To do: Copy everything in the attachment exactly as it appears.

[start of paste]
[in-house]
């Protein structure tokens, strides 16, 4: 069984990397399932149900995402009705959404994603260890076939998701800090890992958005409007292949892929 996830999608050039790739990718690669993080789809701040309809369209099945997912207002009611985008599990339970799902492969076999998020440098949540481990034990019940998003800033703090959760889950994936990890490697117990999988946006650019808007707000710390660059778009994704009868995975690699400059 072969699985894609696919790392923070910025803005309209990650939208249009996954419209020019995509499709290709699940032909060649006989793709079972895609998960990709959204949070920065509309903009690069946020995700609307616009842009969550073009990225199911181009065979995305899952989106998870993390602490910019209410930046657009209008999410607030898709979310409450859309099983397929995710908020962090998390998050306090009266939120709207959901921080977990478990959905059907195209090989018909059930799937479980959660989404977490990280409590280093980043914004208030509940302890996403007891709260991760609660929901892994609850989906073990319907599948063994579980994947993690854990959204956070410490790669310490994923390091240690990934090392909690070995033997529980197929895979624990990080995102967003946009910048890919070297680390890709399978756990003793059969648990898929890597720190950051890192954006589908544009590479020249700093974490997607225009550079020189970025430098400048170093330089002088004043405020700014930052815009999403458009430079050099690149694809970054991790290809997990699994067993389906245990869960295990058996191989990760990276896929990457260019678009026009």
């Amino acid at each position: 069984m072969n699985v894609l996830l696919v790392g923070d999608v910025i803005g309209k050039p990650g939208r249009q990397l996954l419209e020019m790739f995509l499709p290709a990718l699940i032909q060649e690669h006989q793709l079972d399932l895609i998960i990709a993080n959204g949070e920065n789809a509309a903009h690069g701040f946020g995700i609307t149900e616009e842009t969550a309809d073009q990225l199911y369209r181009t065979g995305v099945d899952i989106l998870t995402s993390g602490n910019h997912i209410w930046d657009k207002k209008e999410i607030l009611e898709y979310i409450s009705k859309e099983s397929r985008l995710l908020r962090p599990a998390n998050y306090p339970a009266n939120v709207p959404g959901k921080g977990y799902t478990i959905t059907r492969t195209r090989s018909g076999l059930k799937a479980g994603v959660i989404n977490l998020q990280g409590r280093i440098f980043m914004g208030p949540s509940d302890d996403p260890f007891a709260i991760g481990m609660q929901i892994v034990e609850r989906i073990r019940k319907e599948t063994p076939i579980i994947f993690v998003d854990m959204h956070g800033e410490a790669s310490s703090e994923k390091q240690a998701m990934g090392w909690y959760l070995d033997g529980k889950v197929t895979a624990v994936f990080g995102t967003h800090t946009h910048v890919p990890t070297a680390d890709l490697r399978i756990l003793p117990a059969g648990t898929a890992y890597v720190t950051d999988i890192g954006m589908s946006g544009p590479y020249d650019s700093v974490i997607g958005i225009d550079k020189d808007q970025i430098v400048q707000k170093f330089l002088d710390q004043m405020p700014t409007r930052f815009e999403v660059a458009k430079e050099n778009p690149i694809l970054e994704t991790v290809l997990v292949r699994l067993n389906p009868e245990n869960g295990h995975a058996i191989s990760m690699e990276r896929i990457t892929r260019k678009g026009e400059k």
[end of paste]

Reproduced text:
[in-house]
């Protein structure tokens, strides 16, 4: 069984990397399932149900995402009705959404994603260890076939998701800090890992958005409007292949892929 996830999608050039790739990718690669993080789809701040309809369209099945997912207002009611985008599990339970799902492969076999998020440098949540481990034990019940998003800033703090959760889950994936990890490697117990999988946006650019808007707000710390660059778009994704009868995975690699400059 072969699985894609696919790392923070910025803005309209990650939208249009996954419209020019995509499709290709699940032909060649006989793709079972895609998960990709959204949070920065509309903009690069946020995700609307616009842009969550073009990225199911181009065979995305899952989106998870993390602490910019209410930046657009209008999410607030898709979310409450859309099983397929995710908020962090998390998050306090009266939120709207959901921080977990478990959905059907195209090989018909059930799937479980959660989404977490990280409590280093980043914004208030509940302890996403007891709260991760609660929901892994609850989906073990319907599948063994579980994947993690854990959204956070410490790669310490994923390091240690990934090392909690070995033997529980197929895979624990990080995102967003946009910048890919070297680390890709399978756990003793059969648990898929890597720190950051890192954006589908544009590479020249700093974490997607225009550079020189970025430098400048170093330089002088004043405020700014930052815009999403458009430079050099690149694809970054991790290809997990699994067993389906245990869960295990058996191989990760990276896929990457260019678009026009």
């Amino acid at each position: 069984m072969n699985v894609l996830l696919v790392g923070d999608v910025i803005g309209k050039p990650g939208r249009q990397l996954l419209e020019m790739f995509l499709p290709a990718l699940i032909q060649e690669h006989q793709l079972d399932l895609i998960i990709a993080n959204g949070e920065n789809a509309a903009h690069g701040f946020g995700i609307t149900e616009e842009t969550a309809d073009q990225l199911y369209r181009t065979g995305v099945d899952i989106l998870t995402s993390g602490n910019h997912i209410w930046d657009k207002k209008e999410i607030l009611e898709y979310i409450s009705k859309e099983s397929r985008l995710l908020r962090p599990a998390n998050y306090p339970a009266n939120v709207p959404g959901k921080g977990y799902t478990i959905t059907r492969t195209r090989s018909g076999l059930k799937a479980g994603v959660i989404n977490l998020q990280g409590r280093i440098f980043m914004g208030p949540s509940d302890d996403p260890f007891a709260i991760g481990m609660q929901i892994v034990e609850r989906i073990r019940k319907e599948t063994p076939i579980i994947f993690v998003d854990m959204h956070g800033e410490a790669s310490s703090e994923k390091q240690a998701m990934g090392w909690y959760l070995d033997g529980k889950v197929t895979a624990v994936f990080g995102t967003h800090t946009h910048v890919p990890t070297a680390d890709l490697r399978i756990l003793p117990a059969g648990t898929a890992y890597v720190t950051d999988i890192g954006m589908s946006g544009p590479y020249d650019s700093v974490i997607g958005i225009d550079k020189d808007q970025i430098v400048q707000k170093f330089l002088d710390q004043m405020p700014t409007r930052f815009e999403v660059a458009k430079e050099n778009p690149i694809l970054e994704t991790v290809l997990v292949r699994l067993n389906p009868e245990n869960g295990h995975a058996i191989s990760m690699e990276r896929i990457t892929r260019k678009g026009e400059k």